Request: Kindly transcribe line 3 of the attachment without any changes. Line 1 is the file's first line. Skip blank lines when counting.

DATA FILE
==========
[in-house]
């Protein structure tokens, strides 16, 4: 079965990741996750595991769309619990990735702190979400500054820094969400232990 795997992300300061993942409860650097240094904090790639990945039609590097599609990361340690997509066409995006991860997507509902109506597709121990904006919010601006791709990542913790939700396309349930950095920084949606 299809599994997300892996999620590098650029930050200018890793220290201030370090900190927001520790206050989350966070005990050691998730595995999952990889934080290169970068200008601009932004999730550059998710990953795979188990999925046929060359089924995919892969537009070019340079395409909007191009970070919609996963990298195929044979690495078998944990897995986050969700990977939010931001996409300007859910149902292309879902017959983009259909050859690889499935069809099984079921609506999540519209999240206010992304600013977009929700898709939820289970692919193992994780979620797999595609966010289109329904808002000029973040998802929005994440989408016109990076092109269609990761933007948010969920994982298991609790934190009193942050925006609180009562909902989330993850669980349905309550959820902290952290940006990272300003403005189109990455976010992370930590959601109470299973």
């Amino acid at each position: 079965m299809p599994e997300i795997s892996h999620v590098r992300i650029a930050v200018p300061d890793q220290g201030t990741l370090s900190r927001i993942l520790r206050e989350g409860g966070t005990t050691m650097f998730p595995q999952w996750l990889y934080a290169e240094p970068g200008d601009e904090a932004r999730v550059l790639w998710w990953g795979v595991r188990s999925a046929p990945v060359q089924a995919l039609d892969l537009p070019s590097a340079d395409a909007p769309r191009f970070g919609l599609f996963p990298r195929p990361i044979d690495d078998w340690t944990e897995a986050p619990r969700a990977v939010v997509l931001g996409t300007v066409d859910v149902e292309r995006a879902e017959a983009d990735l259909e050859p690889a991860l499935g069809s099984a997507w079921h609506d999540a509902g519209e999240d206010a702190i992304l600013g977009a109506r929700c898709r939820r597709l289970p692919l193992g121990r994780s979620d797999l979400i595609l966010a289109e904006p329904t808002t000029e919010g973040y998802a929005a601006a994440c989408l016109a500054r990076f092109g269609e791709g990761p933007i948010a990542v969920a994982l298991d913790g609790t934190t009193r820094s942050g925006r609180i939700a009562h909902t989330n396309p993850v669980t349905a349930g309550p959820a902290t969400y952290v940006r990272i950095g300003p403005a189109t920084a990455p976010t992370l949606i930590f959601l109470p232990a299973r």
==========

């Amino acid at each position: 079965m299809p599994e997300i795997s892996h999620v590098r992300i650029a930050v200018p300061d890793q220290g201030t990741l370090s900190r927001i993942l520790r206050e989350g409860g966070t005990t050691m650097f998730p595995q999952w996750l990889y934080a290169e240094p970068g200008d601009e904090a932004r999730v550059l790639w998710w990953g795979v595991r188990s999925a046929p990945v060359q089924a995919l039609d892969l537009p070019s590097a340079d395409a909007p769309r191009f970070g919609l599609f996963p990298r195929p990361i044979d690495d078998w340690t944990e897995a986050p619990r969700a990977v939010v997509l931001g996409t300007v066409d859910v149902e292309r995006a879902e017959a983009d990735l259909e050859p690889a991860l499935g069809s099984a997507w079921h609506d999540a509902g519209e999240d206010a702190i992304l600013g977009a109506r929700c898709r939820r597709l289970p692919l193992g121990r994780s979620d797999l979400i595609l966010a289109e904006p329904t808002t000029e919010g973040y998802a929005a601006a994440c989408l016109a500054r990076f092109g269609e791709g990761p933007i948010a990542v969920a994982l298991d913790g609790t934190t009193r820094s942050g925006r609180i939700a009562h909902t989330n396309p993850v669980t349905a349930g309550p959820a902290t969400y952290v940006r990272i950095g300003p403005a189109t920084a990455p976010t992370l949606i930590f959601l109470p232990a299973r």